A Positive Trumpian Vision

On election night/morning, I was up way too late (or early) basking in the glory that was the Trumpening, when I was pinged on Facebook Messenger by a friend who was also up way too late (or early). We discussed our various states of happiness and satisfaction at seeing the smug wiped from liberal commentators’ faces live on TV.  It was a glorious evening, but my friend was also hopeful that this would change the direction of my posting.  In other words, my blog, in regard to political matters, had gotten way too depressing; decline, doom and gloom…it doesn’t make cheery reading sometimes, and I couldn’t argue with his point.  In fact, I had recognized that myself.  Although I’ve loved arguing and discussing politics, for the past two years I’ve mostly stopped bringing it up around company simply because I’ve recognized that I don’t have very much hopeful to say, and even I don’t want to hear the same doom and gloom.  Of course, if someone else brought up politics, then I had no problem contributing to the discussion figuring, “Eh, you asked for it.”  But I knew that there was no point in me bringing it up or discussing it when it did nothing but make me a buzz kill.  Besides, there were other things to talk about.

But if there was anything that should make me hopeful about the future, a Trump victory, against all odds, with a Republican House and Senate should do the trick. And although there are plenty of negative things I could write about what that might mean, I think I owe myself at least one positive post on what a Trump administration could mean for arresting American Decline.

My central thesis on Democratic politics over the past couple of decades, and what’s wrong with American politics, goes back to Identity Politics. More and more we’re voting by tribe, rather than on issues.  With the major defeat Democrats have suffered, some of them are being introspective and are trying to see where they went wrong.  In The New York Times, The End of Identity Liberalism, explores whether Democrats had gone too far in dividing, and then buying votes, by identity.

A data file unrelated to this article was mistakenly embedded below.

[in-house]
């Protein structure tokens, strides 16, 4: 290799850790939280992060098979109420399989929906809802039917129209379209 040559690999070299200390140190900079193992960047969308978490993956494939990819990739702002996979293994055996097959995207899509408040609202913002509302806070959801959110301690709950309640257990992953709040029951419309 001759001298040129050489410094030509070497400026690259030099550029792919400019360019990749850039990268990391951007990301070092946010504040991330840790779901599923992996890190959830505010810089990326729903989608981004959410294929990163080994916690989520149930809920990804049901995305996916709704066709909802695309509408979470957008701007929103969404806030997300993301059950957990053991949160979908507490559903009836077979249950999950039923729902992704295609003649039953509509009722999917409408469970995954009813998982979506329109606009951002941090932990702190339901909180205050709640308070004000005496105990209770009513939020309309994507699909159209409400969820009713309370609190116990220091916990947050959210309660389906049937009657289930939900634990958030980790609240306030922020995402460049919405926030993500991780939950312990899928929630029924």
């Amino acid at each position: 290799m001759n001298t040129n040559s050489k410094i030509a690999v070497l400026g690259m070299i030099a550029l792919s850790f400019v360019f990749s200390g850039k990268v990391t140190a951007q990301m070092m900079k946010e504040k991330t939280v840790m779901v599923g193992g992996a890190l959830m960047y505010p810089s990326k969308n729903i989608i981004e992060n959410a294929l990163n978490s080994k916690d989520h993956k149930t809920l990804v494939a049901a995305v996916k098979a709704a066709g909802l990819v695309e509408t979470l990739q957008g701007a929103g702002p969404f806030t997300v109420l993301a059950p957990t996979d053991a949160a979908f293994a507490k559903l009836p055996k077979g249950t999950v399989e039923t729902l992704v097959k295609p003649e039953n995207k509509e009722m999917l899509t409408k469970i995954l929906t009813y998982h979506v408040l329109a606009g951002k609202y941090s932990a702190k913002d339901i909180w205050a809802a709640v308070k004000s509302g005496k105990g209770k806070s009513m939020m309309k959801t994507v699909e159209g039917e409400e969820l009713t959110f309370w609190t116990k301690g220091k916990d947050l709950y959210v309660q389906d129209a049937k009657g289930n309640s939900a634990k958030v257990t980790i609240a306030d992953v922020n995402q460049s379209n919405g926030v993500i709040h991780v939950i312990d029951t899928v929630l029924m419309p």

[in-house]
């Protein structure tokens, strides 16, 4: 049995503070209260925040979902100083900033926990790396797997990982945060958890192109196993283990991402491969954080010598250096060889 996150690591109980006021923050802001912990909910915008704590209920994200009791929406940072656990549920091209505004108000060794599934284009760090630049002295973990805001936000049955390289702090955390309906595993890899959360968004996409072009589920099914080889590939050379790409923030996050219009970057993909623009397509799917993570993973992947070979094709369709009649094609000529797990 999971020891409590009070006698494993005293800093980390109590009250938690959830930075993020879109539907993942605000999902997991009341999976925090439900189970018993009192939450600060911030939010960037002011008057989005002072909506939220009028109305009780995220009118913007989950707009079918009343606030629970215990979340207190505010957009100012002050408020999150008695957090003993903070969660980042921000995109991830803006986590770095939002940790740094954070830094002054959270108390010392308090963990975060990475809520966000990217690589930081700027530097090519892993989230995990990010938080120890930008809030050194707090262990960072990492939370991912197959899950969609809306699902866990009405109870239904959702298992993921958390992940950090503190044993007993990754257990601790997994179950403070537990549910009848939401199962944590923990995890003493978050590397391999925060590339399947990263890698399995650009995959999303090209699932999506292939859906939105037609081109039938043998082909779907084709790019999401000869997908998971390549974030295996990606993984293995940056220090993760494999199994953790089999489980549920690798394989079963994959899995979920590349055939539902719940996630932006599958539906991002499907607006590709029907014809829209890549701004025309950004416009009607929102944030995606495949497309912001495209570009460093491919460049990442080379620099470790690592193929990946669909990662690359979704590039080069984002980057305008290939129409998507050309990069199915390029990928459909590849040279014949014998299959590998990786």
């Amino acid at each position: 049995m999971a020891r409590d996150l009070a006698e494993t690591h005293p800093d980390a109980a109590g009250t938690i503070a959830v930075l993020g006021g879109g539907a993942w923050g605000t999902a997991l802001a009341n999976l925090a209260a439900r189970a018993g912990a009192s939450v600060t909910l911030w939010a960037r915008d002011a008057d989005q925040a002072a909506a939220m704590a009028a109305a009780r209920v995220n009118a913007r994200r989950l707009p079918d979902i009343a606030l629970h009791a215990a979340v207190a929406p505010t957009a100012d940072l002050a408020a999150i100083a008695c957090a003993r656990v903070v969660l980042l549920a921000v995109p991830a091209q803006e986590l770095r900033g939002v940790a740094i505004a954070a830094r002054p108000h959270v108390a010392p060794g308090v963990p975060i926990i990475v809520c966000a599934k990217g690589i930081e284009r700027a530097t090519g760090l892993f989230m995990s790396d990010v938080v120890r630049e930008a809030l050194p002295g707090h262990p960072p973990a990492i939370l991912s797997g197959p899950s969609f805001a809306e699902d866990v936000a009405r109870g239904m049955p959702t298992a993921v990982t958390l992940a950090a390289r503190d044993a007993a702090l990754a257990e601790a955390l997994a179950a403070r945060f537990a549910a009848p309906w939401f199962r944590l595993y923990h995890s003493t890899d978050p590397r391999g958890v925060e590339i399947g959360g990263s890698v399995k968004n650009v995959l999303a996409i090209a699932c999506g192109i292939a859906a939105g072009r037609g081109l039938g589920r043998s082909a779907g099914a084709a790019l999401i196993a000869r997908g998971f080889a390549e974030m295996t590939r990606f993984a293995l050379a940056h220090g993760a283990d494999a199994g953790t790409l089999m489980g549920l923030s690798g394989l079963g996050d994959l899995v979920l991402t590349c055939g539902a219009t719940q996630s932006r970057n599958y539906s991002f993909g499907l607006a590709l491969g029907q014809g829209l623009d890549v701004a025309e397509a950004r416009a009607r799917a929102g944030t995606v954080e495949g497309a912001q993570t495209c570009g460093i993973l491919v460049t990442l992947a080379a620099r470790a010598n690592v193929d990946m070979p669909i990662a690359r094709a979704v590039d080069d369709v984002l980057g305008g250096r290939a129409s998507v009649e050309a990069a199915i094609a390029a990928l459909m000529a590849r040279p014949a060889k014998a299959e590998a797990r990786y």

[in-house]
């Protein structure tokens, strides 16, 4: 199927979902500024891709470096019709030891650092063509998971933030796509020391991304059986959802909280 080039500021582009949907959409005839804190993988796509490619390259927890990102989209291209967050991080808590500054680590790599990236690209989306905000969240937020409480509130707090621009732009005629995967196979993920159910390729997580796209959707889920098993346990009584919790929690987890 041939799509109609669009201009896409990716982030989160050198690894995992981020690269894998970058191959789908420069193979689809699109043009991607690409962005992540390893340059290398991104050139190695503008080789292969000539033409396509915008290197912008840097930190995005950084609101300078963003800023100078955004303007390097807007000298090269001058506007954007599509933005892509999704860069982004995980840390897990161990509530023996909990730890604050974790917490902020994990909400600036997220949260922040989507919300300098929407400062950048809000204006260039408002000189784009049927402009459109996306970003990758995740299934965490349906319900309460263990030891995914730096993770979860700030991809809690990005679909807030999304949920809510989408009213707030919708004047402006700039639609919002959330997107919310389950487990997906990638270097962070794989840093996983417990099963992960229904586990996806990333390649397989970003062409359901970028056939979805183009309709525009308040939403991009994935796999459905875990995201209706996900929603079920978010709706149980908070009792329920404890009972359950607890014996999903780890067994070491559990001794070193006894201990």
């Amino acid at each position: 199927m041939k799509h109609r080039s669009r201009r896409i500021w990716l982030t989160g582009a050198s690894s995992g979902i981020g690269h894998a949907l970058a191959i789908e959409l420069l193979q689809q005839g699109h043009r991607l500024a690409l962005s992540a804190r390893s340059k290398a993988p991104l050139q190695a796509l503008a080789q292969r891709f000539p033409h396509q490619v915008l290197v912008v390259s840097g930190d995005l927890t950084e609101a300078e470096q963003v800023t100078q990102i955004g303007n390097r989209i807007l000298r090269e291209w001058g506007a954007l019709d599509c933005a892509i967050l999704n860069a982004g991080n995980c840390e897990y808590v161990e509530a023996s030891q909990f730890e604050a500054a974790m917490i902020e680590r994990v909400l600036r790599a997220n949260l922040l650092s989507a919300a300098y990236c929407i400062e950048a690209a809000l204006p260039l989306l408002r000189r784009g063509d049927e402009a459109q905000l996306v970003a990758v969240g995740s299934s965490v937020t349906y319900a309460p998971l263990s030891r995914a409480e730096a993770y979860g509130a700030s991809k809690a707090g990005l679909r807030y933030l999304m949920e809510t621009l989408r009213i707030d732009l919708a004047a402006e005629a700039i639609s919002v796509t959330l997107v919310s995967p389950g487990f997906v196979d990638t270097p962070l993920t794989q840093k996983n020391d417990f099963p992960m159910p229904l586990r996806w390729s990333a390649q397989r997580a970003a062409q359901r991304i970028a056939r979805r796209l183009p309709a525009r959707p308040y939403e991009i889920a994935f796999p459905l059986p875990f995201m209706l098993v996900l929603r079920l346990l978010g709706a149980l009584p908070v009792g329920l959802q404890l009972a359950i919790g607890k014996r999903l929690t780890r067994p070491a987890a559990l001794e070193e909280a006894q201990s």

“…But how should this diversity shape our politics? The standard liberal answer for nearly a generation now has been that we should become aware of and “celebrate” our differences. Which is a splendid principle of moral pedagogy — but disastrous as a foundation for democratic politics in our ideological age. In recent years American liberalism has slipped into a kind of moral panic about racial, gender and sexual identity that has distorted liberalism’s message and prevented it from becoming a unifying force capable of governing.

One of the many lessons of the recent presidential election campaign and its repugnant outcome is that the age of identity liberalism must be brought to an end. Hillary Clinton was at her best and most uplifting when she spoke about American interests in world affairs and how they relate to our understanding of democracy. But when it came to life at home, she tended on the campaign trail to lose that large vision and slip into the rhetoric of diversity, calling out explicitly to African-American, Latino, L.G.B.T. and women voters at every stop. This was a strategic mistake. If you are going to mention groups in America, you had better mention all of them. If you don’t, those left out will notice and feel excluded. Which, as the data show, was exactly what happened with the white working class and those with strong religious convictions…”